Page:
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August 29, 2003

Politics of the Minimum Wage

So here you have the minimum wage-- supported by 80% of the population and able to put tens of billions of dollars straight into the hands of the working poor, with no cost to the federal treasury.

This would seem like a no-brainer as a top issue for Democrats.

But it's not.

And therein is the story of the Democrats failure to win politically. A lot of analysts argue that "social issues" -- abortion, affirmative action, prayer in schools, etc. -- have driven poor working class whites out of the party.

That's inaccurate.

Why Dems Lose White Working Class Voters: What's driven those voters out is the failure of the Democrats to more strongly articulate the economic policies that will make those working class whites vote their pocketbooks, not their churches. Without a strong economic message for working Americans, voters turn to cultural issues to define their politics. Back in 1994 when the Republicans took over Congress I outlined this as the key reason for that loss by the Democrats. (See Why Voters Left the Democrats.)

And despite Clinton triangulating his own personal political survival, the Democrats didn't learn that lesson well, except for Gore's hesitant lunges at a "populist agenda", which he retreated from quickly as the 2000 election proceeded.

Ruy Tuxeira notes that the key to Bush winning in 2000 versus Dole losing in 1996 was dominance of the white working and middle class vote:

[Bush] won white voters with household incomes under $75,000 by 13 points, compared with Dole, who lost the same group in 1996 by a point. And he carried noncollege-educated whites by 17 points, while Dole had lost them by a point.
Oddly, the reason Dems are remaining competitive at all is that they are picking up socially liberal upscale communities while losing more poor districts:
In 2000, the voters in 17 out of 25 of the nation's most affluent counties -- all with high percentages of people with advanced degrees -- cast majorities for Al Gore, sometimes by more than 70 percent.

In nine out of the 10 poorest counties in Kentucky, for example, places where the Democratic Party of Harry S. Truman ran roughshod over Republican adversaries, George W. Bush won, frequently by margins the mirror image of Gore's in the nation's richest and best educated counties.

These new voting patterns are changing the composition of the House. According to a study by the National Committee for an Effective Congress of the 88 congressional districts that shifted from Democrat to Republican from 1994 to 2000, 59 had average incomes below the national norm, and in 68, the percentage of residents with college degrees was below the national average.

The rightwing used to have rhetoric about "limosine liberals" which was largely irrelevant to the working class voters who knew that the Democrats were standing up for the minimum wage, union rights and other core issues of job protections that kept the loyalty of those voters.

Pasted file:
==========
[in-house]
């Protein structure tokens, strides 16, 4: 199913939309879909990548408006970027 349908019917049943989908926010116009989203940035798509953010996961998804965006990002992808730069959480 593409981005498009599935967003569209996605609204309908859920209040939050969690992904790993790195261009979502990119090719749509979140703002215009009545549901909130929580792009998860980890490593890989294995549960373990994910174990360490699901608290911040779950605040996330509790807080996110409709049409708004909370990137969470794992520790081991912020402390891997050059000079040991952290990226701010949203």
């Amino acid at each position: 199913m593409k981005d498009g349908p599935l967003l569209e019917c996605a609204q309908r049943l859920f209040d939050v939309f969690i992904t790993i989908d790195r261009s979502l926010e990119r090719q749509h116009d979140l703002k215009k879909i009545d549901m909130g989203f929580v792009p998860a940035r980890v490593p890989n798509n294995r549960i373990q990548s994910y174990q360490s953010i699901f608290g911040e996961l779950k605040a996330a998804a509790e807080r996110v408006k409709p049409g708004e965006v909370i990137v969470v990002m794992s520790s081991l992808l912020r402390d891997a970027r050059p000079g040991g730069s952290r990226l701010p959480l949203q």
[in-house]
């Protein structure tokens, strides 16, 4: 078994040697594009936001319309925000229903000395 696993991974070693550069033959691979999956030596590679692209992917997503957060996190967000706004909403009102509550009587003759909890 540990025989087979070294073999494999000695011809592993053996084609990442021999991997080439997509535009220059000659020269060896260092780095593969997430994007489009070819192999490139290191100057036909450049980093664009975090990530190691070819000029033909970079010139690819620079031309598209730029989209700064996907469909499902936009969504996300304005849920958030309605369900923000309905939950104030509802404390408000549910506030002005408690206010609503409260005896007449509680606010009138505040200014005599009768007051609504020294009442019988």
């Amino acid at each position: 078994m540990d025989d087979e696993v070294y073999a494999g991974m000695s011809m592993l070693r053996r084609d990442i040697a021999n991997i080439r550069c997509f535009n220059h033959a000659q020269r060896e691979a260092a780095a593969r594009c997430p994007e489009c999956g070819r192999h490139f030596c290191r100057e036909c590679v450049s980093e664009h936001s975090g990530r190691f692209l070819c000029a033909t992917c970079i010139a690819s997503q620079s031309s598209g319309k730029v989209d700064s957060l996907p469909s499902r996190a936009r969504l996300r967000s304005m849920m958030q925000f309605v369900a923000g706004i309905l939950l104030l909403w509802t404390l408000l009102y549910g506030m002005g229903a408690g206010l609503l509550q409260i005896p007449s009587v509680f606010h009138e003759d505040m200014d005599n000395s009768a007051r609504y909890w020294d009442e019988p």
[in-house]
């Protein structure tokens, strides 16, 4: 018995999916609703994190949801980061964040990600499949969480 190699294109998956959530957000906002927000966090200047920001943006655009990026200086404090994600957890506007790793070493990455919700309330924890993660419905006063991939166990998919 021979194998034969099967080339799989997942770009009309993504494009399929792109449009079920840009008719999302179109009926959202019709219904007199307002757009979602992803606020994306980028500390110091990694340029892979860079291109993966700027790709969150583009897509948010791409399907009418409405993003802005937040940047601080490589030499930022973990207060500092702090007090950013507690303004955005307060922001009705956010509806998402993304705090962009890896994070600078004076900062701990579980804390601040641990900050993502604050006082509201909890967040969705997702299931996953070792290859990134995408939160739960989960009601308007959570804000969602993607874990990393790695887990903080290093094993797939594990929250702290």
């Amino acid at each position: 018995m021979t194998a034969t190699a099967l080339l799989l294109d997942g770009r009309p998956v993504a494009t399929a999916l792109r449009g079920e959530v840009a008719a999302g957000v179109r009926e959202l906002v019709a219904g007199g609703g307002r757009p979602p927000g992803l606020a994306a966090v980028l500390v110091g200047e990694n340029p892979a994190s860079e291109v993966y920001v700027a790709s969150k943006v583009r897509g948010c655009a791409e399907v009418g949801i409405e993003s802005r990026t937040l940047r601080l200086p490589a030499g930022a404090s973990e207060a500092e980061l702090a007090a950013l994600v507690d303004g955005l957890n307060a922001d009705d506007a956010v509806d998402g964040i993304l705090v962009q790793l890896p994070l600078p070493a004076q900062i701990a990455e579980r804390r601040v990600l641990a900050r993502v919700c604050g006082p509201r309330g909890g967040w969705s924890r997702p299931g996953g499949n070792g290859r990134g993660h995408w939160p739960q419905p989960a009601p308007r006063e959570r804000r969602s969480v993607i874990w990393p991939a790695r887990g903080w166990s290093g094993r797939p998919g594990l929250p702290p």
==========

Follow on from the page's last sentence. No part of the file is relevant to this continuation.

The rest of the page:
The Muting of Economic Liberalism: But the articulation of issues like the minimum wage as core values of liberalism has become so muted that white working class voters tend to think of themselves not as liberals -- associated now with social issues like abortion rather than the minimum wage -- but as conservatives. And it's that indentification which has made church-going a more reliable barometer of voting patterns than economic class. See this article in the Economist:

The more often voters went to church, the more likely they were to vote Republican. Of those who never go, 61% chose Mr Gore, 32% Mr Bush. For those who go more than once a week, the votes were reversed
This is not an argument for reversing on social issues but more forcefully articulating an economic agenda that appeals to working class white voters-- some may still vote culture issues, but others will choose their pocketbook instead. And the minimum wage, which would help 20% plus of the population is a core part of targetting that audience.

As the recent fight in Alabama over making the tax code more progressive shows, economic justice can be articulated as core a concern for the religious as abortion has been.

"Jesus says one of our missions is to take care of the least among us," [Governor] Riley told The Birmingham News in May, echoing the same Gospel passage that supplied the title of Hamill's book. "We've got to take care of the poor."
Conservatives have mastered the art of dividing core Democratic constituencies through "wedge" campaigns-- well, the minimum wage is a wedge to divide working class whites from their corporate allies.

A Louder Trumpet: There are hopeful signs that the candidates this year recognize this, but there needs to be a broader intellectual revitablization in defense of the minimum wage to make liberals stop being so damn indecisive on the issue. (What started this series of posts in the first place.) A weak trumpet will hardly rally people to your cause.

Posted by Nathan at August 29, 2003 07:30 AM